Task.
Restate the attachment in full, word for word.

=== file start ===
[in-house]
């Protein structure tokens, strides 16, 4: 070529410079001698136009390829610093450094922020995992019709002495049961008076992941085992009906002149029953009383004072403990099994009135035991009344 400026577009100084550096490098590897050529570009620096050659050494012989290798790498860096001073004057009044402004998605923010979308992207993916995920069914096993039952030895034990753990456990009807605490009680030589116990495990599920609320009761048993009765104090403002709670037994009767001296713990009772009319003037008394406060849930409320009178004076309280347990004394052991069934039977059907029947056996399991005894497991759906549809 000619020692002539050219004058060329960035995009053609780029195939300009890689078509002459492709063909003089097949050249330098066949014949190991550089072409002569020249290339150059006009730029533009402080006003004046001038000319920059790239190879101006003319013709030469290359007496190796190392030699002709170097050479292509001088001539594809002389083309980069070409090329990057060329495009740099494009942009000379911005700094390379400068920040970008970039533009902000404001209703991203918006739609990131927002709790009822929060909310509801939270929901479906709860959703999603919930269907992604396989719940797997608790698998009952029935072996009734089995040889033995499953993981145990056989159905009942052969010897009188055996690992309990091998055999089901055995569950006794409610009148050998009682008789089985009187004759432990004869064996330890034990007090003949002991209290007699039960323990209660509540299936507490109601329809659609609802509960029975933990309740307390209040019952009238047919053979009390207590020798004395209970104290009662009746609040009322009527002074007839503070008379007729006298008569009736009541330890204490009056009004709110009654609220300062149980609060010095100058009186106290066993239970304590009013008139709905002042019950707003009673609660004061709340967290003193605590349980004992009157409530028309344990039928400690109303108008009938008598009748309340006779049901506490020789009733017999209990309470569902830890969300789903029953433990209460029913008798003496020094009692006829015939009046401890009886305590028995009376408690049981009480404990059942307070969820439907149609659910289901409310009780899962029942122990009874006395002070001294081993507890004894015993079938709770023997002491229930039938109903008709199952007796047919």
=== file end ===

[in-house]
């Protein structure tokens, strides 16, 4: 070529410079001698136009390829610093450094922020995992019709002495049961008076992941085992009906002149029953009383004072403990099994009135035991009344 400026577009100084550096490098590897050529570009620096050659050494012989290798790498860096001073004057009044402004998605923010979308992207993916995920069914096993039952030895034990753990456990009807605490009680030589116990495990599920609320009761048993009765104090403002709670037994009767001296713990009772009319003037008394406060849930409320009178004076309280347990004394052991069934039977059907029947056996399991005894497991759906549809 000619020692002539050219004058060329960035995009053609780029195939300009890689078509002459492709063909003089097949050249330098066949014949190991550089072409002569020249290339150059006009730029533009402080006003004046001038000319920059790239190879101006003319013709030469290359007496190796190392030699002709170097050479292509001088001539594809002389083309980069070409090329990057060329495009740099494009942009000379911005700094390379400068920040970008970039533009902000404001209703991203918006739609990131927002709790009822929060909310509801939270929901479906709860959703999603919930269907992604396989719940797997608790698998009952029935072996009734089995040889033995499953993981145990056989159905009942052969010897009188055996690992309990091998055999089901055995569950006794409610009148050998009682008789089985009187004759432990004869064996330890034990007090003949002991209290007699039960323990209660509540299936507490109601329809659609609802509960029975933990309740307390209040019952009238047919053979009390207590020798004395209970104290009662009746609040009322009527002074007839503070008379007729006298008569009736009541330890204490009056009004709110009654609220300062149980609060010095100058009186106290066993239970304590009013008139709905002042019950707003009673609660004061709340967290003193605590349980004992009157409530028309344990039928400690109303108008009938008598009748309340006779049901506490020789009733017999209990309470569902830890969300789903029953433990209460029913008798003496020094009692006829015939009046401890009886305590028995009376408690049981009480404990059942307070969820439907149609659910289901409310009780899962029942122990009874006395002070001294081993507890004894015993079938709770023997002491229930039938109903008709199952007796047919």